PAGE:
Across the country, our common toad population will be making its often epic and daring migrations to ponds to breed. These nocturnal wanderings can take them across busy roads and, unless they are fortunate enough to have a local Wildlife Trust volunteer stopping the traffic on their behalf, many are killed.
Toads brave a rural road in Hampshire on their way to their spawning pond. Getty Images/Ian West
You may even spot a toad crossing road sign on your journeys.
At well recognised toad migration points, you might see a special sign. Getty Images/mille19
But those who survive the journey make it to ponds where the real action begins. Male toads engage in rather grotesque wrestling bouts with rivals for access to a female – who’s usually at the bottom of every ruck.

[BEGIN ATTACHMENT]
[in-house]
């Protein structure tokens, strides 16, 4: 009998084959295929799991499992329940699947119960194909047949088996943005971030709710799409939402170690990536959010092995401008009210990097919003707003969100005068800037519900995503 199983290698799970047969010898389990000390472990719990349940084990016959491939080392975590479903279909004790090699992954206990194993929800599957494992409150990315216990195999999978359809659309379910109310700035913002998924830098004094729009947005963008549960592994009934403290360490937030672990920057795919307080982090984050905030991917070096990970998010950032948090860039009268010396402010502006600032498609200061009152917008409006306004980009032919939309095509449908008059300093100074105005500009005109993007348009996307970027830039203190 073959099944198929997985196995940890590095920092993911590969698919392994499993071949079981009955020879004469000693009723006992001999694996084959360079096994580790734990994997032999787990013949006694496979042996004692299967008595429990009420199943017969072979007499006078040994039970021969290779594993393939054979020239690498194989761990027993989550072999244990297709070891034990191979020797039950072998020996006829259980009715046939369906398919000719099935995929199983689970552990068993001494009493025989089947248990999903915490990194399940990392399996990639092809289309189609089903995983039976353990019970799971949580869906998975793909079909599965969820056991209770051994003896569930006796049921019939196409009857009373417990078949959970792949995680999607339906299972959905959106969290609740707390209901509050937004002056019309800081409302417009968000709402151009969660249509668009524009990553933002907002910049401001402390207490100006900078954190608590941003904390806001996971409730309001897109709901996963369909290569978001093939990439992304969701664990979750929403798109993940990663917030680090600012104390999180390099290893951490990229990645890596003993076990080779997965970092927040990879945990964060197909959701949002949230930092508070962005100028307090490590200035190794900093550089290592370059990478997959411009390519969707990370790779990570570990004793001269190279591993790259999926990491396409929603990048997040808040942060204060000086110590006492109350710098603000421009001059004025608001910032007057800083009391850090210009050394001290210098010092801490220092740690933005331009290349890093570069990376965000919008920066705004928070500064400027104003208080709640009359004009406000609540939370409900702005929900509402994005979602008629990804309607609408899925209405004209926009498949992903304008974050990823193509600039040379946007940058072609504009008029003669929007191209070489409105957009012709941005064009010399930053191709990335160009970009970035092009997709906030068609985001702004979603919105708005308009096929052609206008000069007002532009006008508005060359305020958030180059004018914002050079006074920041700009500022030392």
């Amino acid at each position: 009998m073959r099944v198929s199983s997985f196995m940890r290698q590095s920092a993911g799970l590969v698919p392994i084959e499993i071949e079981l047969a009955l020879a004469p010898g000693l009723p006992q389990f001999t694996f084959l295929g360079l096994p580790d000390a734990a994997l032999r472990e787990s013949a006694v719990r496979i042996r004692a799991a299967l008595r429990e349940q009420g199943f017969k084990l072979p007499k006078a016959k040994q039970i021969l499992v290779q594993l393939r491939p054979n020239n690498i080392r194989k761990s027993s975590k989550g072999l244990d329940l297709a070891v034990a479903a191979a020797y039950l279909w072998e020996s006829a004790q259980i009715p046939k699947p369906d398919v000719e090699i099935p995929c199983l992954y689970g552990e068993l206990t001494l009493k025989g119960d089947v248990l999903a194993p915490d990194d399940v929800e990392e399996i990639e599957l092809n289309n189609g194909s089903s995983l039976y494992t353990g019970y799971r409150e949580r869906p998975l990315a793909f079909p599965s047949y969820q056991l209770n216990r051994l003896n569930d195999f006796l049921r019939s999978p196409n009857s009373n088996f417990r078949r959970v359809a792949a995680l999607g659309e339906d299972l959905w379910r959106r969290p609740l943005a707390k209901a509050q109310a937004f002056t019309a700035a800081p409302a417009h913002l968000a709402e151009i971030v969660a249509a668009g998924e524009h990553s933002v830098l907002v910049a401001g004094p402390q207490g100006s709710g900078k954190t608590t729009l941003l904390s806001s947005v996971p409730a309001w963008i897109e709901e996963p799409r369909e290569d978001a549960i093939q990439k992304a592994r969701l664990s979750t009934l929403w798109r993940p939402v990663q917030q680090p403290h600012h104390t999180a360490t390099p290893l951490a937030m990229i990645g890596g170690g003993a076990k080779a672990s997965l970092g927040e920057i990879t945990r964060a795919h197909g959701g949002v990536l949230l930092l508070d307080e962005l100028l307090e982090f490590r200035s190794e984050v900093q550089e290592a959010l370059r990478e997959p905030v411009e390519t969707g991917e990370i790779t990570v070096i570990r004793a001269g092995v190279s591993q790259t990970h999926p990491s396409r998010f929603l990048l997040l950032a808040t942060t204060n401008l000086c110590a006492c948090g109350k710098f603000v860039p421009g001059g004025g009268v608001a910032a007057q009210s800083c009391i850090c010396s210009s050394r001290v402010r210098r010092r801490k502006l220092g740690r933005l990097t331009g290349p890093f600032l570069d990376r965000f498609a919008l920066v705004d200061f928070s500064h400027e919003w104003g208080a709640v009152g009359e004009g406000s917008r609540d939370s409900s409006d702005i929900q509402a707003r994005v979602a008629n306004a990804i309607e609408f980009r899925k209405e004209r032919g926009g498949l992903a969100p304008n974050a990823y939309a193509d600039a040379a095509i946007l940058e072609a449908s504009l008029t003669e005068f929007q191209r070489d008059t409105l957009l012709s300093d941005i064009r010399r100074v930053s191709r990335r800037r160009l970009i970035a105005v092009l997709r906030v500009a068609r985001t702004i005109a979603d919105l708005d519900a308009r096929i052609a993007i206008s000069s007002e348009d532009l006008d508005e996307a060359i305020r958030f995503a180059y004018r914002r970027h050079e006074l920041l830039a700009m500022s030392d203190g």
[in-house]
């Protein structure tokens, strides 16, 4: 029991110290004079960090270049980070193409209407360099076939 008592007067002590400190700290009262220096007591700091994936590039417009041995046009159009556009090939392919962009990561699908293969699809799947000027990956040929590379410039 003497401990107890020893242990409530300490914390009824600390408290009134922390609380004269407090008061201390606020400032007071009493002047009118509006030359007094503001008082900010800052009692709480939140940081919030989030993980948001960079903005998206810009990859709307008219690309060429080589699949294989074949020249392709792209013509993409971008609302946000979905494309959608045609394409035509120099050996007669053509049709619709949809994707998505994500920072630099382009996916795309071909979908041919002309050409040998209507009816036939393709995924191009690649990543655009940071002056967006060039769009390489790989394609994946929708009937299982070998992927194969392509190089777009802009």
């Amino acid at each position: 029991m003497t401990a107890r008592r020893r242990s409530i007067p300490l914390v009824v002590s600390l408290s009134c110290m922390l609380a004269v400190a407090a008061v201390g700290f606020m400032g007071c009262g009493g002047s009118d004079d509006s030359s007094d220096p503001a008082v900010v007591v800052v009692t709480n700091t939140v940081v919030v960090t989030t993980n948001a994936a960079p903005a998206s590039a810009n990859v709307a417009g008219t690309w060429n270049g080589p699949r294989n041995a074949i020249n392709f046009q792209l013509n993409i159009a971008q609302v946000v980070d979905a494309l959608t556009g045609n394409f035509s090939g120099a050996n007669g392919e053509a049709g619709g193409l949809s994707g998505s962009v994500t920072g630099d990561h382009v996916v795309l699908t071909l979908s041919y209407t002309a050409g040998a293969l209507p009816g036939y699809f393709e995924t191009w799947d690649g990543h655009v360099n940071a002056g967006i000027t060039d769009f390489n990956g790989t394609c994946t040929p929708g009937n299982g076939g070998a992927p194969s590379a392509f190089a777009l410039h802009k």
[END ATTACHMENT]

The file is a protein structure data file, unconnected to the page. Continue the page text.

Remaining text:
In clear ponds, you can see several balls of toads – all limbs and eyes, like a fantasy monster. Sometimes, the males become so engrossed in battling each other that some drown, unable to reach the surface to breathe.
A male toad clings to a female – a clutch known as amplexus. He will fertilise her strings of eggs as she lays them into the water. Behind are more strings of toad eggs laid by other females. Getty Images/Robert Pronnecke
When spawning does occur, female toads produce long strings of eggs, rather than the clusters of spawn laid by frogs.
For more about frogs and frog spawn, click here
The tadpoles behave differently to those of frogs too – swimming in shoals rather than individually. Toad tadpoles are also unpalatable to fish, unlike their froggy relatives.
Toad tapoles tend to shoal in open water while frog tadpoles are more individual, and prefer pond margins. FLPA/David Hosking